If you like your mobile phones thin and light, then the W880i Walkman phone from Sony Ericsson is definitely going to catch your eye. It is a mere 9.4mm thick and it weighs an incredible 71g.
Our review sample was styled in orange and black (a silver and black variant is also available) and it looks absolutely stunning. Start counting the features and you’ll continue to be impressed. Quad-band GSM, 3G with two-way video calling and the usual Sony Walkman capability are the headlines features. You get a serviceable stereo headset, with a 3.5mm connector just past the microphone so you can use your own earphones if you prefer to.
The phone comes with software and a cable for sharing data with your PC, and in this case that means both calendar and contacts synchronising and automatic copying of music to the handset – a service which can change the bit-rate on the fly to keep file size down.
But look under the headlines and there are some significant annoyances with this handset. You might not mind the 1.8-inch screen, though it is rather small. And you may be OK with the absence of an FM radio.
You may mind more the fact that Sony Ericsson has chosen to use absolutely tiny keys, and while in some cases the system works well, the number keys are the smallest we’ve ever seen. At just a millimetre tall and 6 millimetres wide we found them to be simply too small to grapple with for fast texting. The fact that their orange colouring stands very proud of their black background means these keys look nice, but it does nothing for usability.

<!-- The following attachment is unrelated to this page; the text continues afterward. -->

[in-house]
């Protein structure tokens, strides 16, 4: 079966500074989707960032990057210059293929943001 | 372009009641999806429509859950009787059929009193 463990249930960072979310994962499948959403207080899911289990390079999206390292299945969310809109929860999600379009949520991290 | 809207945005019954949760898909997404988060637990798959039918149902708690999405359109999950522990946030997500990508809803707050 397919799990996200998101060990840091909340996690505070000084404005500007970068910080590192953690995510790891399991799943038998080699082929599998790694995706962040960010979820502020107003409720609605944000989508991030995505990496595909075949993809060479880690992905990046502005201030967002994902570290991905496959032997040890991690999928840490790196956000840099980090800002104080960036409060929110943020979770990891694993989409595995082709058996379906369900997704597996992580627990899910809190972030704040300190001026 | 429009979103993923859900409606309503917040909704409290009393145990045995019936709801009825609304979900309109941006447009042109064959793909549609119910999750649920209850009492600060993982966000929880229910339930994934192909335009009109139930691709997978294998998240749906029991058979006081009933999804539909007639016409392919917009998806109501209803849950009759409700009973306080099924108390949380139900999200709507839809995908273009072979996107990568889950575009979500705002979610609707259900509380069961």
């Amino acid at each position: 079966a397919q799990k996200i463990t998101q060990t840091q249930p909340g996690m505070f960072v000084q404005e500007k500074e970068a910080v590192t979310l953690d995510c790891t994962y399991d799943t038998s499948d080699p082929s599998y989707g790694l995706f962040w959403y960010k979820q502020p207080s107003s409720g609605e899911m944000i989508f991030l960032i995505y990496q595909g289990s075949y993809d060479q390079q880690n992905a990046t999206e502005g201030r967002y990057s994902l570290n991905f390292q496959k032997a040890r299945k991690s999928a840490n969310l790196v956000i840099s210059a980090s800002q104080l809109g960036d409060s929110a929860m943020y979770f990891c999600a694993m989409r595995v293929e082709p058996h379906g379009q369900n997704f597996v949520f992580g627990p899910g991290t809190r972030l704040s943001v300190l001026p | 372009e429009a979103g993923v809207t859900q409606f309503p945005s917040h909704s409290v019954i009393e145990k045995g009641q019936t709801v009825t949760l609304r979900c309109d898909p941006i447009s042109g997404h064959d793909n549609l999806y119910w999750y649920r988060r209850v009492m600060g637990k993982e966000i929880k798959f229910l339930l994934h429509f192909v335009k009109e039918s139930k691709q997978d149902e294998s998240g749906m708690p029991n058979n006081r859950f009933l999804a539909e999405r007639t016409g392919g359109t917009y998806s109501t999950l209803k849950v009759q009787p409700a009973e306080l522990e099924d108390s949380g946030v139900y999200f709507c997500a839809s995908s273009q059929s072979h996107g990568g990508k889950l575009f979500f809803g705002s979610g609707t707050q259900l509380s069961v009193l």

This is particularly annoying as the other front keys are all well spaced and (relatively) easy to work with, and the navigation key even has ridges on the top and bottom to help you use it efficiently.
There is just 16MB of memory in the phone itself. Our review sample, which came courtesy of T-Mobile, was supplied with a 1GB Memory Stick Micro card. This slots into the left edge of the casing and allows you to carry a fair amount of music around, but still, we’d have liked more internal storage too
There is a handset design problem associated with the memory card in that its slot is very close to the connector that is shared by earphones and mains power, and when it’s in use you can’t get to your memory card.
From a full battery charge we got a little over five hours of continuous music, which is not as much as we’d like from a phone designed to replace our standalone music player.
The camera, too, is a bit disappointing. Capable of a maximum stills resolution of 2 megapixels it is not at the leading edge, but has a base specification that shouldn’t cause too many heads to turn away. However, without a flash, self-portrait mirror or auto-focus it is somewhat hampered, and we found it let us down in terms of both colour reproduction and detail.
Company: Sony Ericsson
Contact: 08705 237237